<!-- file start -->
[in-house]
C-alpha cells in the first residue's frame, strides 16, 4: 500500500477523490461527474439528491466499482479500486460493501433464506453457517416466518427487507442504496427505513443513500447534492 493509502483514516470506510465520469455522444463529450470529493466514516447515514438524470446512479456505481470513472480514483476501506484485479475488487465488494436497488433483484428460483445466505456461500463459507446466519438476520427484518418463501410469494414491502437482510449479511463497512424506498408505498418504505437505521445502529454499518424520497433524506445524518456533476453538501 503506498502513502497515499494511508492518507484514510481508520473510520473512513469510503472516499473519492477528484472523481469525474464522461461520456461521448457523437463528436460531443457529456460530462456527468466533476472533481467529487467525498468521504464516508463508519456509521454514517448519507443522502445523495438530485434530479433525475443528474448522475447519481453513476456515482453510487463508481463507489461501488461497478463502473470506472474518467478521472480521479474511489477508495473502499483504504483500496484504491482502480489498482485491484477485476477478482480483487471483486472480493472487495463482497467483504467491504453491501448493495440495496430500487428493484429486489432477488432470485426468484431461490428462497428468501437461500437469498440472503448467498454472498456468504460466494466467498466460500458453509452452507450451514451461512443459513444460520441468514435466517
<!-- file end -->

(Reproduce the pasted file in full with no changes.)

[in-house]
C-alpha cells in the first residue's frame, strides 16, 4: 500500500477523490461527474439528491466499482479500486460493501433464506453457517416466518427487507442504496427505513443513500447534492 493509502483514516470506510465520469455522444463529450470529493466514516447515514438524470446512479456505481470513472480514483476501506484485479475488487465488494436497488433483484428460483445466505456461500463459507446466519438476520427484518418463501410469494414491502437482510449479511463497512424506498408505498418504505437505521445502529454499518424520497433524506445524518456533476453538501 503506498502513502497515499494511508492518507484514510481508520473510520473512513469510503472516499473519492477528484472523481469525474464522461461520456461521448457523437463528436460531443457529456460530462456527468466533476472533481467529487467525498468521504464516508463508519456509521454514517448519507443522502445523495438530485434530479433525475443528474448522475447519481453513476456515482453510487463508481463507489461501488461497478463502473470506472474518467478521472480521479474511489477508495473502499483504504483500496484504491482502480489498482485491484477485476477478482480483487471483486472480493472487495463482497467483504467491504453491501448493495440495496430500487428493484429486489432477488432470485426468484431461490428462497428468501437461500437469498440472503448467498454472498456468504460466494466467498466460500458453509452452507450451514451461512443459513444460520441468514435466517